The Sandy Springs City Council has approved a $1.8 million purchase of an auto repair business with the intention of building a cultural center that may include a state Holocaust memorial and offices for various organizations. The approval was made at an April 7 teleconference council meeting, with one council member voting against the purchase because of the price.

“Everybody in town has seen the city with deep pockets and has been trying to get better prices out of us,” City Councilmember Tibby DeJulio said. “And our taxpayers are paying the bill.”

The city has previously said the cultural center would serve as a new home for the Georgia Commission on the Holocaust’s “Anne Frank in the World” exhibit (which is currently housed in a Roswell Road shopping center); the commission’s office and possibly a new Holocaust memorial mandated by state legislation. It has also been said the center would lease office space to the Sandy Springs Perimeter Chamber of Commerce and Visit Sandy Springs, the city’s tourism promotion agency, which would run a visitors center.

The property approved for purchase at the April 7 meeting at 151 Hilderbrand Drive is currently a BMW auto repair business called Buckhead Motor Works, owned by Lawrence Burdett, who could not be reached for comment. The property consists of approximately half an acre at the corner of Blue Stone Road and Hilderbrand Drive and is near the city’s City Springs civic center.

A map included in Sandy Springs’ bid document for cultural center design services shows a potential specific location on Hilderbrand Drive, currently occupied by Buckhead Auto Works and Heritage Sandy Springs. (Special)

The council did not specifically speak to the purpose of the purchase. City spokesperson Sharon Kraun confirmed the purchase is for a cultural center.

“If you look back to the City Center Master Plan adopted in 2012, and the city’s Next Ten [comprehensive land use] plan, you’ll see that it has been a long-term goal to create places of community attracting more arts, cultural and civic events within the City Springs district,” Kraun said in an email.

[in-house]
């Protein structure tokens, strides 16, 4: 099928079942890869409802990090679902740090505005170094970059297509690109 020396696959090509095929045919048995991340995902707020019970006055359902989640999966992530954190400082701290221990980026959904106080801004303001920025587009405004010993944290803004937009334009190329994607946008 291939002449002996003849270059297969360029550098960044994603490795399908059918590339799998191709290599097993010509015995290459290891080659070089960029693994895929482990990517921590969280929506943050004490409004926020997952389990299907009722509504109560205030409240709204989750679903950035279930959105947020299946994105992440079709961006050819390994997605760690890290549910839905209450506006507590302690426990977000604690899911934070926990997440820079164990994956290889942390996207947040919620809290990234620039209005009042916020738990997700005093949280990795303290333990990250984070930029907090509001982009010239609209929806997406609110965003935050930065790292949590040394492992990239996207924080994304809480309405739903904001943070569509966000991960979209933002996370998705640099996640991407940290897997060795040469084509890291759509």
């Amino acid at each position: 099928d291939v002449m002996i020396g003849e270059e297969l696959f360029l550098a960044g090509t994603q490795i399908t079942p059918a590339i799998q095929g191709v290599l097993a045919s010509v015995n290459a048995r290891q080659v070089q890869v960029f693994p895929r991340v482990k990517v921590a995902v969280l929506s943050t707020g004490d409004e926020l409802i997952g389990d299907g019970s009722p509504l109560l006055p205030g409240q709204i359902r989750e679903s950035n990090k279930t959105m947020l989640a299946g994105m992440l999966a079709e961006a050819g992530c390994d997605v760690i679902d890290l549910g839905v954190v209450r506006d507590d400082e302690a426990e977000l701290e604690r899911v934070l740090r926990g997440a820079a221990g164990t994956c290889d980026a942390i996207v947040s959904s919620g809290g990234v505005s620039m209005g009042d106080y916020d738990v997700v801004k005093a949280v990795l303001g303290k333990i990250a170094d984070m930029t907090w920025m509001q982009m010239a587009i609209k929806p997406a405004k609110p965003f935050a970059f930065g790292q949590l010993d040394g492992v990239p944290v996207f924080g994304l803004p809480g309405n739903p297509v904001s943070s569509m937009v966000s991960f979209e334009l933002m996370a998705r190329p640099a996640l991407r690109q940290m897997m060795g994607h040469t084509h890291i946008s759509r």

DeJulio voted against the purchase, citing concerns with the cost.

“We don’t want the business. He can move the business,” DeJulio said. “We only want the property.”

City attorney Dan Lee said the price is high because the city is buying both the property and the business interest, which each had an appraised value of $1 million, and that the purchase will put Burdett out of business.

“It’s a thriving, ongoing business,” Lee said. “He doesn’t want to close it, and part of the problem in trying to find substitute property is the zoning in Sandy Springs has very, very, very, limited areas to where automobile mechanic businesses can locate.”

DeJulio said he had heard someone was interested in buying the business and moving it elsewhere. But Lee said that city staff understood that Burdett was unable to find another buyer.

Councilmember Chris Burnett said the city had little option about the price.

“Tibby, I understand where you’re coming from, nobody hates to overpay for real estate more than I do,” Burnett said. “The way I look at this is that…whether we like it or not, we do have to buy his business if we want this piece of property. Otherwise, he could continue to operate his business there for as long as he wants to.”

Burnett also said that because of its proximity to City Springs, the property is worth more. 

“We have inflated the value of real estate because of the investment we’ve made and the way we have turned around the downtown corridor,” Burnett said. “So that’s the unfortunate reality is those prices are climbing now because the desirability of being near City Springs is climbing quickly as well.”

The property was previously pegged as a “preferred location” for the city’s cultural center in a June 2018 request for proposals. The RFP also included a house owned by the city that is a part of Heritage Sandy Springs, a history and culture nonprofit. In a 2016 master plan, Heritage identified its part of that site as a possible location for a new museum for its own exhibits. That property was not discussed by the council during the repair shop purchase approval.

In November 2018, the city privately approved an architecture firm’s contract of $153,900 to create designs for a cultural center, which the city has said would house several local groups and, potentially, a new state Holocaust memorial. City officials said in November 2018 that no specific location had been determined and a presentation showed a general area of several blocks surrounding City Springs.

Later in November 2018, the city held a community input meeting, where residents met with the design team and provided ideas for the cultural center.

Hannah Greco

Hannah Greco is writer and media communications specialist based in Atlanta.